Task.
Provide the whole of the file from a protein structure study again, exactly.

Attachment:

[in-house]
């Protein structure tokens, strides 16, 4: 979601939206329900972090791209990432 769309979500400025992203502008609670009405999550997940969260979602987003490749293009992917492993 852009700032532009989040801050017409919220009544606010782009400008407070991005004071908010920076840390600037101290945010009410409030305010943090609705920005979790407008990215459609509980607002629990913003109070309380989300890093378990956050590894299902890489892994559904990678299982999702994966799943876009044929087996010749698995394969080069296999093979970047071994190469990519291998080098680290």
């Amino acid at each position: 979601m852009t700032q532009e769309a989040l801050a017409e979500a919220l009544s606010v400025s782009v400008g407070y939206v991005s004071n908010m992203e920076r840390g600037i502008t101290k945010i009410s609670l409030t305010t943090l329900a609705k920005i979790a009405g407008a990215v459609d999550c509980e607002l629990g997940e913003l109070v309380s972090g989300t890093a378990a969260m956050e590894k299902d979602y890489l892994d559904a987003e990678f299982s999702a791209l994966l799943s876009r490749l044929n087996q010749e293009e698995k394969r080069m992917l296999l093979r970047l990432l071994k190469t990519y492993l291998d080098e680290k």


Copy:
[in-house]
């Protein structure tokens, strides 16, 4: 979601939206329900972090791209990432 769309979500400025992203502008609670009405999550997940969260979602987003490749293009992917492993 852009700032532009989040801050017409919220009544606010782009400008407070991005004071908010920076840390600037101290945010009410409030305010943090609705920005979790407008990215459609509980607002629990913003109070309380989300890093378990956050590894299902890489892994559904990678299982999702994966799943876009044929087996010749698995394969080069296999093979970047071994190469990519291998080098680290």
């Amino acid at each position: 979601m852009t700032q532009e769309a989040l801050a017409e979500a919220l009544s606010v400025s782009v400008g407070y939206v991005s004071n908010m992203e920076r840390g600037i502008t101290k945010i009410s609670l409030t305010t943090l329900a609705k920005i979790a009405g407008a990215v459609d999550c509980e607002l629990g997940e913003l109070v309380s972090g989300t890093a378990a969260m956050e590894k299902d979602y890489l892994d559904a987003e990678f299982s999702a791209l994966l799943s876009r490749l044929n087996q010749e293009e698995k394969r080069m992917l296999l093979r970047l990432l071994k190469t990519y492993l291998d080098e680290k």